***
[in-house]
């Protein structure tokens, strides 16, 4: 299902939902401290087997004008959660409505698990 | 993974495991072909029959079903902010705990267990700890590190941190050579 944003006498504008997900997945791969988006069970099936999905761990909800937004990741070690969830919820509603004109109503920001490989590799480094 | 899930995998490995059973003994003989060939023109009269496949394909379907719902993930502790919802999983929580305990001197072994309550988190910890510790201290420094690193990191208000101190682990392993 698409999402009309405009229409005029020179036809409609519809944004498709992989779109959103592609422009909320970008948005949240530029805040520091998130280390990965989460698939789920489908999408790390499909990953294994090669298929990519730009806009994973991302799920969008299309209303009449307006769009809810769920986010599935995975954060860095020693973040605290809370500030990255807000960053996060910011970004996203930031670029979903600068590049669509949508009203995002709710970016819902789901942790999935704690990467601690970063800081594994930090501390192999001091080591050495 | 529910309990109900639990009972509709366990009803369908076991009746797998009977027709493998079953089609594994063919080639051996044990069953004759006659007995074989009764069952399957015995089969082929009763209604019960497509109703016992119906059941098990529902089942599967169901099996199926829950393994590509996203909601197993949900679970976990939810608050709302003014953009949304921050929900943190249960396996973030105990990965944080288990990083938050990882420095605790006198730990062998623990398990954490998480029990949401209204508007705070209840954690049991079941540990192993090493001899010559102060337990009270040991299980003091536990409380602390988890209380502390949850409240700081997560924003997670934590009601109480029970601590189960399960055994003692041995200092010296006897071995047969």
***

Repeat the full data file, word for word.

[in-house]
């Protein structure tokens, strides 16, 4: 299902939902401290087997004008959660409505698990 | 993974495991072909029959079903902010705990267990700890590190941190050579 944003006498504008997900997945791969988006069970099936999905761990909800937004990741070690969830919820509603004109109503920001490989590799480094 | 899930995998490995059973003994003989060939023109009269496949394909379907719902993930502790919802999983929580305990001197072994309550988190910890510790201290420094690193990191208000101190682990392993 698409999402009309405009229409005029020179036809409609519809944004498709992989779109959103592609422009909320970008948005949240530029805040520091998130280390990965989460698939789920489908999408790390499909990953294994090669298929990519730009806009994973991302799920969008299309209303009449307006769009809810769920986010599935995975954060860095020693973040605290809370500030990255807000960053996060910011970004996203930031670029979903600068590049669509949508009203995002709710970016819902789901942790999935704690990467601690970063800081594994930090501390192999001091080591050495 | 529910309990109900639990009972509709366990009803369908076991009746797998009977027709493998079953089609594994063919080639051996044990069953004759006659007995074989009764069952399957015995089969082929009763209604019960497509109703016992119906059941098990529902089942599967169901099996199926829950393994590509996203909601197993949900679970976990939810608050709302003014953009949304921050929900943190249960396996973030105990990965944080288990990083938050990882420095605790006198730990062998623990398990954490998480029990949401209204508007705070209840954690049991079941540990192993090493001899010559102060337990009270040991299980003091536990409380602390988890209380502390949850409240700081997560924003997670934590009601109480029970601590189960399960055994003692041995200092010296006897071995047969």